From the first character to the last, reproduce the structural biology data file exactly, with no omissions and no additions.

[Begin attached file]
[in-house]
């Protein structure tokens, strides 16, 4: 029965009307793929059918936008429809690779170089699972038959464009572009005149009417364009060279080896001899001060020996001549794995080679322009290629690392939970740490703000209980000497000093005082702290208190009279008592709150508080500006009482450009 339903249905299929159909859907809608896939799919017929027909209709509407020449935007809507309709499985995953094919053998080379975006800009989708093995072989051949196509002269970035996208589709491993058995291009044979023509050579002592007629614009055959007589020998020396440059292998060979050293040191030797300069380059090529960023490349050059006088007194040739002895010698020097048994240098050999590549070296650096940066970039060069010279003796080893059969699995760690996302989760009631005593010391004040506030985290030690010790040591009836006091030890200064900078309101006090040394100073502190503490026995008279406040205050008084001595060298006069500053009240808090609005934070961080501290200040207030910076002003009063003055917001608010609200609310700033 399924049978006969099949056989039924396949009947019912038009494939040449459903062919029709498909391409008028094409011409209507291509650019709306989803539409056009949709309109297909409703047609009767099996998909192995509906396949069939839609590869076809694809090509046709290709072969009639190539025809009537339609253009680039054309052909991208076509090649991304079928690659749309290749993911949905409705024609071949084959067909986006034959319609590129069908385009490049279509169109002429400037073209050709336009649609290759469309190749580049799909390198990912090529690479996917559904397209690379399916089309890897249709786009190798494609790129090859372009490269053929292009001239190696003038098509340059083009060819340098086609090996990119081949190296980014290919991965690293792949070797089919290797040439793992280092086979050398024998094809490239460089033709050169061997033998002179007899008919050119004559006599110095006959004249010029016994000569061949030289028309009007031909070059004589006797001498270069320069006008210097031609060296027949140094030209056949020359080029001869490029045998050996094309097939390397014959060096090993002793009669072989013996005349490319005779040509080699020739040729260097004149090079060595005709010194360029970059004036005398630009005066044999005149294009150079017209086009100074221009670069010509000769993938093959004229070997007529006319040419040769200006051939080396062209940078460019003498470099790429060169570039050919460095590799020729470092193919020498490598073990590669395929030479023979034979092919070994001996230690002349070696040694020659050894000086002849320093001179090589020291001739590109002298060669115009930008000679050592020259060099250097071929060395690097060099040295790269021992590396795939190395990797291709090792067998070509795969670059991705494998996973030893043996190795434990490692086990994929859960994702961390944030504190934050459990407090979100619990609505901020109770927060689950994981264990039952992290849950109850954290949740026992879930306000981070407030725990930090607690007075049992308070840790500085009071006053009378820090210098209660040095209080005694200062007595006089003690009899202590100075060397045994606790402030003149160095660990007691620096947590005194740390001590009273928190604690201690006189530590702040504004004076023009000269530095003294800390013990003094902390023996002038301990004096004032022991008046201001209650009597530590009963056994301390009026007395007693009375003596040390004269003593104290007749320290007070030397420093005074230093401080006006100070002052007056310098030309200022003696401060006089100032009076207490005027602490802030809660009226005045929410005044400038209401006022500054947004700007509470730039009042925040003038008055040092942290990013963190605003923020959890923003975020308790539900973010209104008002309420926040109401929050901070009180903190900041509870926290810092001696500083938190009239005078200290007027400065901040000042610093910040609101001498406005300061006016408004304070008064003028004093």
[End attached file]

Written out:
[in-house]
């Protein structure tokens, strides 16, 4: 029965009307793929059918936008429809690779170089699972038959464009572009005149009417364009060279080896001899001060020996001549794995080679322009290629690392939970740490703000209980000497000093005082702290208190009279008592709150508080500006009482450009 339903249905299929159909859907809608896939799919017929027909209709509407020449935007809507309709499985995953094919053998080379975006800009989708093995072989051949196509002269970035996208589709491993058995291009044979023509050579002592007629614009055959007589020998020396440059292998060979050293040191030797300069380059090529960023490349050059006088007194040739002895010698020097048994240098050999590549070296650096940066970039060069010279003796080893059969699995760690996302989760009631005593010391004040506030985290030690010790040591009836006091030890200064900078309101006090040394100073502190503490026995008279406040205050008084001595060298006069500053009240808090609005934070961080501290200040207030910076002003009063003055917001608010609200609310700033 399924049978006969099949056989039924396949009947019912038009494939040449459903062919029709498909391409008028094409011409209507291509650019709306989803539409056009949709309109297909409703047609009767099996998909192995509906396949069939839609590869076809694809090509046709290709072969009639190539025809009537339609253009680039054309052909991208076509090649991304079928690659749309290749993911949905409705024609071949084959067909986006034959319609590129069908385009490049279509169109002429400037073209050709336009649609290759469309190749580049799909390198990912090529690479996917559904397209690379399916089309890897249709786009190798494609790129090859372009490269053929292009001239190696003038098509340059083009060819340098086609090996990119081949190296980014290919991965690293792949070797089919290797040439793992280092086979050398024998094809490239460089033709050169061997033998002179007899008919050119004559006599110095006959004249010029016994000569061949030289028309009007031909070059004589006797001498270069320069006008210097031609060296027949140094030209056949020359080029001869490029045998050996094309097939390397014959060096090993002793009669072989013996005349490319005779040509080699020739040729260097004149090079060595005709010194360029970059004036005398630009005066044999005149294009150079017209086009100074221009670069010509000769993938093959004229070997007529006319040419040769200006051939080396062209940078460019003498470099790429060169570039050919460095590799020729470092193919020498490598073990590669395929030479023979034979092919070994001996230690002349070696040694020659050894000086002849320093001179090589020291001739590109002298060669115009930008000679050592020259060099250097071929060395690097060099040295790269021992590396795939190395990797291709090792067998070509795969670059991705494998996973030893043996190795434990490692086990994929859960994702961390944030504190934050459990407090979100619990609505901020109770927060689950994981264990039952992290849950109850954290949740026992879930306000981070407030725990930090607690007075049992308070840790500085009071006053009378820090210098209660040095209080005694200062007595006089003690009899202590100075060397045994606790402030003149160095660990007691620096947590005194740390001590009273928190604690201690006189530590702040504004004076023009000269530095003294800390013990003094902390023996002038301990004096004032022991008046201001209650009597530590009963056994301390009026007395007693009375003596040390004269003593104290007749320290007070030397420093005074230093401080006006100070002052007056310098030309200022003696401060006089100032009076207490005027602490802030809660009226005045929410005044400038209401006022500054947004700007509470730039009042925040003038008055040092942290990013963190605003923020959890923003975020308790539900973010209104008002309420926040109401929050901070009180903190900041509870926290810092001696500083938190009239005078200290007027400065901040000042610093910040609101001498406005300061006016408004304070008064003028004093």